Australia’s unemployment rate rises to 3.7% after more than 22,000 people lost their jobs in the first month of 2023
- Unemployment in January rose to 3.7 per cent
- Highest since May 2022 when rate hikes began
Australia’s unemployment rate has risen to the highest level since the Reserve Bank began hiking interest rates nine months ago.
The jobless level in January ticked up to 3.7 per cent, ending the era of the 48-year low 3.5 per cent unemployment rate as 21,900 people lost their job in one month.
This was the highest jobless rate since May 2022 when the RBA hiked rates for the first time since November 2010 and ended the era of the record-low 0.1 per cent cash rate.
Australian Council of Social Service chief executive Cassandra Goldie said the increase in unemployment demonstrated why the Reserve Bank needed to pause its rate increases.
Australia’s unemployment rate has risen to the highest level since the Reserve Bank began hiking interest rates. The jobless level in January ticked up to 3.7 per cent, ending the era of the 48-year low 3.5 per cent unemployment rate as 21,900 people lost their job in one month (pictured is a Sydney waitress)
‘Today we are seeing the real and harsh effects of rapidly rising interest rates, with 21,900 people losing their jobs,’ she said.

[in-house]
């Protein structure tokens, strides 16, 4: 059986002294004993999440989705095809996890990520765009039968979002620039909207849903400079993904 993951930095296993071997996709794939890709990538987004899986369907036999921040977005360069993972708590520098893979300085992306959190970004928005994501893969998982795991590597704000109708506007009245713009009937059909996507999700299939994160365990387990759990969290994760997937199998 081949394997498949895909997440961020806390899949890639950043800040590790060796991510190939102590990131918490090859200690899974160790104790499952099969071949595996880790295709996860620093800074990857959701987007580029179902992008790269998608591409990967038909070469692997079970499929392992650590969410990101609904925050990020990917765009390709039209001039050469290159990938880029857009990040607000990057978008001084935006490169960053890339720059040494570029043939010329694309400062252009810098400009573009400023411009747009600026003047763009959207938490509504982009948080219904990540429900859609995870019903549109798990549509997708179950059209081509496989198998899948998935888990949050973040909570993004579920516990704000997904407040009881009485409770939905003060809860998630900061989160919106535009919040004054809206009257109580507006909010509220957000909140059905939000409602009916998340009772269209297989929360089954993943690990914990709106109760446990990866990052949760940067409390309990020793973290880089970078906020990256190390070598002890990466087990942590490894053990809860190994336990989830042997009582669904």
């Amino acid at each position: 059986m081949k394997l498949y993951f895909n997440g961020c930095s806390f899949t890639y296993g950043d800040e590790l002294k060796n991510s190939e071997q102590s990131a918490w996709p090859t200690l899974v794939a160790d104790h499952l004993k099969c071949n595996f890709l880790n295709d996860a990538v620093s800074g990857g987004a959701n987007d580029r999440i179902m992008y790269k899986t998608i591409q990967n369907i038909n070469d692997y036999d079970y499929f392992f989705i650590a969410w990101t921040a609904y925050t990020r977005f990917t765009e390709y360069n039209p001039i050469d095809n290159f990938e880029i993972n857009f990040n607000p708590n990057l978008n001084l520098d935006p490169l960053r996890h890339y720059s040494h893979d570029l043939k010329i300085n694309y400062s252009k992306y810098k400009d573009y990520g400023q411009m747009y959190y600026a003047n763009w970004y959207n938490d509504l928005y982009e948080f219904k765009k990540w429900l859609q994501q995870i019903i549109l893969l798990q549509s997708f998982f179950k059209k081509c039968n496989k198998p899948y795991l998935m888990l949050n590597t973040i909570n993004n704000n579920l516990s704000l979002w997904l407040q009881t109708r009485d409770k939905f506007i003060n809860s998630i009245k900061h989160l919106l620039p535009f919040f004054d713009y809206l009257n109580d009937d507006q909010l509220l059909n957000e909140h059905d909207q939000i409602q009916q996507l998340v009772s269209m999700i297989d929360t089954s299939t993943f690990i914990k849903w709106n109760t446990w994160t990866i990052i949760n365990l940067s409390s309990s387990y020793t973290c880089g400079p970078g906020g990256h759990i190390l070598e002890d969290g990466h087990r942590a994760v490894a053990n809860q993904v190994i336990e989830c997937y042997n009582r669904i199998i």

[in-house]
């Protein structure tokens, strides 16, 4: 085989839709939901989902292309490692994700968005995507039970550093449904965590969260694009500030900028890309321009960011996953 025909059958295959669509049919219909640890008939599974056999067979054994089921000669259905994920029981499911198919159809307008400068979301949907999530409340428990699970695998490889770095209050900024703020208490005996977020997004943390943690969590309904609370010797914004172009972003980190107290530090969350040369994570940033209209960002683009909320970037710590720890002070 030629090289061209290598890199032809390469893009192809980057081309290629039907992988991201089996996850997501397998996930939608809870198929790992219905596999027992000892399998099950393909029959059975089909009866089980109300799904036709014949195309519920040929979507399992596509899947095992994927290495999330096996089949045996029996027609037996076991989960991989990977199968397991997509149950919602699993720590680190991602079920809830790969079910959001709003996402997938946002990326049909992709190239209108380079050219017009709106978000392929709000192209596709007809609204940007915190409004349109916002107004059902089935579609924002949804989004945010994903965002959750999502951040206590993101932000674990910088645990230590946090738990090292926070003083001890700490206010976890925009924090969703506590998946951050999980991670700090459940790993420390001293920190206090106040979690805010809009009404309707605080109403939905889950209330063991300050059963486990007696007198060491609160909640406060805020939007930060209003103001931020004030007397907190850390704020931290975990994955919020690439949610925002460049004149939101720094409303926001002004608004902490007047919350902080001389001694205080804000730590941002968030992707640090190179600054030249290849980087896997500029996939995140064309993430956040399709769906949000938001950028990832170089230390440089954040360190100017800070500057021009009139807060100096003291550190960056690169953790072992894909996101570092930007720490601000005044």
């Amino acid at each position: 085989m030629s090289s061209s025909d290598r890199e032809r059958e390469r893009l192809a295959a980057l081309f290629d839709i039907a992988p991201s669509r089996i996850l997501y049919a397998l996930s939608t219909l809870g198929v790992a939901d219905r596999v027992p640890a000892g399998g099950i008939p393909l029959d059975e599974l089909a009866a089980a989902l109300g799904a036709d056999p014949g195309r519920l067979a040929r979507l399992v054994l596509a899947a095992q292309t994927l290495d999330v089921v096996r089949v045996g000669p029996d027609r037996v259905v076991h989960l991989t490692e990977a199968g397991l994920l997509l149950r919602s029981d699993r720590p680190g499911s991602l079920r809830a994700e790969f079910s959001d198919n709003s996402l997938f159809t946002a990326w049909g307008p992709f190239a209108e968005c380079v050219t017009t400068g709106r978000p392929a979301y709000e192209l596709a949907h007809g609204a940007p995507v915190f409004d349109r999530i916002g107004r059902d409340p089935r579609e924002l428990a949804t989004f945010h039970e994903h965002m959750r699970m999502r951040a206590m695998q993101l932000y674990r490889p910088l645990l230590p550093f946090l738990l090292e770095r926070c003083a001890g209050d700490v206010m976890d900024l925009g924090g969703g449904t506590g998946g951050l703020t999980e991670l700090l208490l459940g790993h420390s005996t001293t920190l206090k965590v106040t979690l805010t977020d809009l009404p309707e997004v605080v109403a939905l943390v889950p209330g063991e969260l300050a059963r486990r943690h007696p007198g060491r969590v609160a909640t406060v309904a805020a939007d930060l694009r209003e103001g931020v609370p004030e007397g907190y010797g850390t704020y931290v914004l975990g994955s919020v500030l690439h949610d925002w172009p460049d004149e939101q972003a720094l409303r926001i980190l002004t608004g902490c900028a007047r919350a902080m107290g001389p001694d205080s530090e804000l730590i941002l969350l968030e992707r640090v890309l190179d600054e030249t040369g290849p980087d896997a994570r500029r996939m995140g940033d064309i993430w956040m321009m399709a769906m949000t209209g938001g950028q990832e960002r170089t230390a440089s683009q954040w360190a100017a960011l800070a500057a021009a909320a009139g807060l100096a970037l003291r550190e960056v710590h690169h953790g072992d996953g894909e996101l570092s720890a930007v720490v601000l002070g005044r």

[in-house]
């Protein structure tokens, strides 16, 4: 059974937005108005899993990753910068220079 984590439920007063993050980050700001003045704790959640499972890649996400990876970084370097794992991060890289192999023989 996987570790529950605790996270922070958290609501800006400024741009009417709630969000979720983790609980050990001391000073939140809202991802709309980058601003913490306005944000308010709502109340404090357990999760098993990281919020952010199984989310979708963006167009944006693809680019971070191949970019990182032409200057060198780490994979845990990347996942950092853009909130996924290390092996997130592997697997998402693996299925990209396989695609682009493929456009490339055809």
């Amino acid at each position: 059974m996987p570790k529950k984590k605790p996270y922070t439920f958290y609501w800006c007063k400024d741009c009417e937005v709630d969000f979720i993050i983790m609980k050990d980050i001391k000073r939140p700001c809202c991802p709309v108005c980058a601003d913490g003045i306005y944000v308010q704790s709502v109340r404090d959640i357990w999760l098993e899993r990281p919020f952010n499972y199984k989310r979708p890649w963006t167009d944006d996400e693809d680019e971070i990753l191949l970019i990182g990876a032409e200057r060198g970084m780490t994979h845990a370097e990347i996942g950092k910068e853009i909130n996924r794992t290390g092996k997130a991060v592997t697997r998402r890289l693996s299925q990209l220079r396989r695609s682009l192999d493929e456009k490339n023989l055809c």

‘High inflation is a serious challenge and should be addressed, but we need a more nuanced approach that avoids pushing more people onto woefully inadequate income support.
‘Now is the time for the RBA to pause on interest rate rises and take stock.’
NAB is now expecting the Reserve Bank to hike rates three more times to a new 11-year high of 4.1 per cent, which chief economist Alan Oster said could spark a recession.
The Reserve Bank didn’t meet in January but on February 7, hiked rates for the ninth straight month to a new 10-year high of 3.35 per cent.
This was the highest jobless rate since May 2022 when the Reserve Bank hiked rates for the first time since November 2010 and ended the era of the record-low 0.1 per cent cash rate (pictured is Governor Philip Lowe in Canberra on Wednesday)
Borrowers with an average $600,000 mortgage have, since May, seen their monthly repayments surge by 43 per cent or $997 to $3,303, up from $2,306.
Treasurer Jim Chalmers said unemployment was likely to keep rising from historically-low levels as interest rates increased during a time of global turmoil.
‘We have been expecting an uptick in the unemployment rate as an obvious consequence of a slowing global economy mixed with the impact of interest rate rises in our own economy,’ he said.
Inflation last year surged by 7.8 per cent, the fastest pace in 32 years and a level well above the RBA’s 2 to 3 per cent target.
ACOSS wants the RBA to also have a full-employment target, with the Reserve Bank forecasting a jobless rate of 4.25 per cent by December 2024.
Dr Chalmers said wages growth was not to blame for high inflation, putting him at odds with the RBA.
‘This inflation threat that we have in our economy is not because of workers doing the wrong thing or too much wages growth,’ he said.